The U.S. FDA set May 31 as the first date for a hearing on CBD as the government agency looks to potentially legalize the cannabis compound as an additive in food and drinks.
At the meeting — which will take place at the agency’s headquarters in Silver Spring, Md. — the agency will obtain “scientific data and information about the safety, manufacturing, product quality, marketing, labeling and sale” of products that contain cannabis or cannabis-derived compounds, according to a document uploaded in the Federal Register Tuesday.
The public hearing will allow people to present data on the safety of the consumption and use of CBD.
In December last year, hemp — and any part or derivative of the plant — was legalized for sale in the U.S. This includes the compound CBD (cannabidiol).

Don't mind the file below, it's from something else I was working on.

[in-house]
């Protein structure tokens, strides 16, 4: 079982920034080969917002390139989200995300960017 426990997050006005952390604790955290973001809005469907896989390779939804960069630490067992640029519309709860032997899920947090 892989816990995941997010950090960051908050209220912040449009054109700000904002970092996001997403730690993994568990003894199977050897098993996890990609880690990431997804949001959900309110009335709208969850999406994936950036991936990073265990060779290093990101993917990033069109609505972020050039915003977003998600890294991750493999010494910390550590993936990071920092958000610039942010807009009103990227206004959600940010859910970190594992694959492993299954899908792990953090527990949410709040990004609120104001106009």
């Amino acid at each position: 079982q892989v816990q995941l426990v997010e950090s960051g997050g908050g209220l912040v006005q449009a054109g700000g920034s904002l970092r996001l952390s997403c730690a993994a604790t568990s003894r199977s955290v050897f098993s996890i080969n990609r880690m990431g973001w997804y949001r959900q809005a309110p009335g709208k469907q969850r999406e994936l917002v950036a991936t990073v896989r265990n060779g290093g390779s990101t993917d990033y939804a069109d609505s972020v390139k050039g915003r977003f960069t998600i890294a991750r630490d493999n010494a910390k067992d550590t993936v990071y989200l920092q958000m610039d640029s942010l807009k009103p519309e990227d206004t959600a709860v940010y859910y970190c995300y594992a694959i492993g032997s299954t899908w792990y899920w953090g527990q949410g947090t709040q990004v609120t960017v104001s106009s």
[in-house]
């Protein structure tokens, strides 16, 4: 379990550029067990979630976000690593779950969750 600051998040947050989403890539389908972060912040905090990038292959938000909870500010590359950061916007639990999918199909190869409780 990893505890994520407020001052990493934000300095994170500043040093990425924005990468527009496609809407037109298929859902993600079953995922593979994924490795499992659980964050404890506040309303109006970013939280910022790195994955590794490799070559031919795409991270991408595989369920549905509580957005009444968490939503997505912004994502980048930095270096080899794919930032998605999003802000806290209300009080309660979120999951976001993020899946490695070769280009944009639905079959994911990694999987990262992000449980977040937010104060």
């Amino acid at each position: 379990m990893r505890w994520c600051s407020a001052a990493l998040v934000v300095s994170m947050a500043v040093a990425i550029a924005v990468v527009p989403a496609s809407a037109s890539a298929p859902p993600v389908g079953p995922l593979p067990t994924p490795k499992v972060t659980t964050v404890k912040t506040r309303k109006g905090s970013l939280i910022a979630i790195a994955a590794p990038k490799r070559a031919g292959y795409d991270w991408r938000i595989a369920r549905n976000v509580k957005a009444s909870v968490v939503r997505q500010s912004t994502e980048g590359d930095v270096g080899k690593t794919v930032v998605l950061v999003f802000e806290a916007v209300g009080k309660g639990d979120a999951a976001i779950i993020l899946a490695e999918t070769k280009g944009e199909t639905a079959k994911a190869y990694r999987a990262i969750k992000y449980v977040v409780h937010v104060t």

Unlike THC (tetrahydrocannabinol), the compound CBD is not psychoactive and does not give users the feeling of being “high.” CBD has become known for its calming effects, with many users saying it helps them manage pain.
Since it was legalized in December 2018, CBD has gained popularity, with companies including Walgreens and CVS announcing last month they would begin selling CBD products at stores in eight states.
In recent months, the FDA has cracked down on CBD food products and dietary supplements, as the agency has said there is not enough research on the cannabis-derived compound.
The NYC Department of Health banned CBD as an additive in food and drink products at restaurants and bars in February because it has not been deemed safe to eat.